Aunty June a deserving addition

December 04, 2017

A COLOURFUL LIFE: Shepparton indigenous elder Aunty June Murray.

The announcement of the recent inductees onto the Victorian Aboriginal Honour Roll was an occasion of great pride, reflection and acknowledgement of tireless advocates for their communities.

It was also an occasion for families to come together to celebrate this important achievement.

This year there were again a number of inductees with links to the Greater Shepparton area.

June Murray, known fondly as Aunty June, was one such recipient.

A Wiradjuri elder who has spent much of her life in Shepparton, Aunty June grew up on the Erambie Mission near Cowra in NSW.

Deprived of the opportunity to attend a secondary school because of the government policy that prohibited children from leaving the mission to further their education, Aunty June was sent to work as a domestic servant in Cowra after she finished Year 6.

As a result, because of her belief that education is the key to getting on in life, Aunty June has always highly valued education and actively encouraged young people to stay at school.

As she moved from Griffith to Shepparton, Melbourne, Morwell, then back to Shepparton, Aunty June’s involvement in a range of areas increased.

She supported young people in her work at the Gladys Nicholls Hostel in Northcote, the Lionel Rose Hostel in Morwell and the Bert Williams Hostel in Thornbury.

An underlying theme of her work was to encourage young people to keep trying and make the most of their opportunities.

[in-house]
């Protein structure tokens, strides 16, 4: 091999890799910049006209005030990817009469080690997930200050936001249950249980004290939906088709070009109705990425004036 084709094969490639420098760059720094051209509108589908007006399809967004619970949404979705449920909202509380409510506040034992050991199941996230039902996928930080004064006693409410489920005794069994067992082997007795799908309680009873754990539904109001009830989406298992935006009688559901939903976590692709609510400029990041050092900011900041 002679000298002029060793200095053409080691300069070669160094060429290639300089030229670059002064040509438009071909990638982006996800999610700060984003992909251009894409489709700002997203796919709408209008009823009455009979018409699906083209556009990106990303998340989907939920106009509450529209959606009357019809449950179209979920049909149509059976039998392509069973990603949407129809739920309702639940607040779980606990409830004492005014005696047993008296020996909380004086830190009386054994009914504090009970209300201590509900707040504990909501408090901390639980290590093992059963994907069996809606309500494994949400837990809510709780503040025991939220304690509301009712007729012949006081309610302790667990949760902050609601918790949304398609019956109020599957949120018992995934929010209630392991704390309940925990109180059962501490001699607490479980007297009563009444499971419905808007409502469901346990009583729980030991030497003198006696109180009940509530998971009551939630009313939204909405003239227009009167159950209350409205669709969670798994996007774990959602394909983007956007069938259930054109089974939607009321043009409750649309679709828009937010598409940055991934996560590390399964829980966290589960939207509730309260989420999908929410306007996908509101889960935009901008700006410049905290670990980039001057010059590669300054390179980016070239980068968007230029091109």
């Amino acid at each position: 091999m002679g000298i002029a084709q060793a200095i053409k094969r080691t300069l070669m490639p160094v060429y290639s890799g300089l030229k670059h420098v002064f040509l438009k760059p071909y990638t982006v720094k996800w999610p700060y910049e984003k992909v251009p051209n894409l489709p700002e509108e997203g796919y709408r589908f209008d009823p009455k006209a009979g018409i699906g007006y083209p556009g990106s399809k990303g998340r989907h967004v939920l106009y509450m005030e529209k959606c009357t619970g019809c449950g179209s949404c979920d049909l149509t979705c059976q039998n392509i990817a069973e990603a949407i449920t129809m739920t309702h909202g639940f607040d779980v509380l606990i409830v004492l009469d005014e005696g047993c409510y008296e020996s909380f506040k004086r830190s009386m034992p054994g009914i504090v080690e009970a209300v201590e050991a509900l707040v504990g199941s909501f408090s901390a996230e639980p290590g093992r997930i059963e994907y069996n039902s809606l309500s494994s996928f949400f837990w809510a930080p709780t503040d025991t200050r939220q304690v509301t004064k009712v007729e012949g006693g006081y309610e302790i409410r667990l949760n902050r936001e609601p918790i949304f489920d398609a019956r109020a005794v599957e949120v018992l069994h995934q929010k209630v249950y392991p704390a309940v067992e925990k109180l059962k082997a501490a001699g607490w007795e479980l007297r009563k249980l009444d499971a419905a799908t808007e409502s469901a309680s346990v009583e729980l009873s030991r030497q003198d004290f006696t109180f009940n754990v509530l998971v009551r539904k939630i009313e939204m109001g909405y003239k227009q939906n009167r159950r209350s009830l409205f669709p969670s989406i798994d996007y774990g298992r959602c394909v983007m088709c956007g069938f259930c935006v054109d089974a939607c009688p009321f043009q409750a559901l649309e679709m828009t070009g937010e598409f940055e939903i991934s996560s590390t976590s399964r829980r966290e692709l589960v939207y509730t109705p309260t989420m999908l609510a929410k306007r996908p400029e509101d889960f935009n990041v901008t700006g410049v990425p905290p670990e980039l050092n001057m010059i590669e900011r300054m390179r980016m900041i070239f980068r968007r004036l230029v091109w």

‘‘When you fall down, you dust yourself off and start again,’’ she says.

As chairwoman of the Rumbalara Women’s Group she helped to provide funds to erect a children’s playground at the Rumbalara Football and Netball Club’s sports ground, an area that was named the Aunty June Playground.

Aunty June’s accumulated wisdom was acknowledged when she was appointed to the Older Australians Advisory Committee and the National Elders Committee by the federal health minister, providing an important voice that highlighted the needs of elderly Aboriginal people as they entered aged care services.

Aunty June spoke about the strong role models in her life, carrying on this tradition herself as she has become a role model for the younger ones in her family and community.

‘‘It’s now up to the younger ones to carry on.’’

And with a gentle reminder she added: ‘‘Don’t let the old people down.’’

Aunty June is still surprised and delighted to join the inductees to the honour roll: Muriel Bamblett AM, (Yorta Yorta/Dja Dja Wurrung); Carolyn Briggs, (Boon Wurrung); Vicki Clark, (Mutthi Mutthi/Wemba Wamba); Joyce Johnson, (Kerrup Jmara clan of the Gunditjamara people); Aunty Di Kerr, (Wurundjeri), Eddie Kookaburra Kneebone, (Bangerang); Elizabeth Maud Morgan-Hoffman, (Yorta Yorta) and Brien Nelson, (Jaara).

I urge you to check out the Victorian Honour Roll website and read the stories of these individuals who have contributed so much to their communities and to Victoria as a whole.

Take note of, and Google, their Country. Take another step to a greater understanding of the Aboriginal history of our land.


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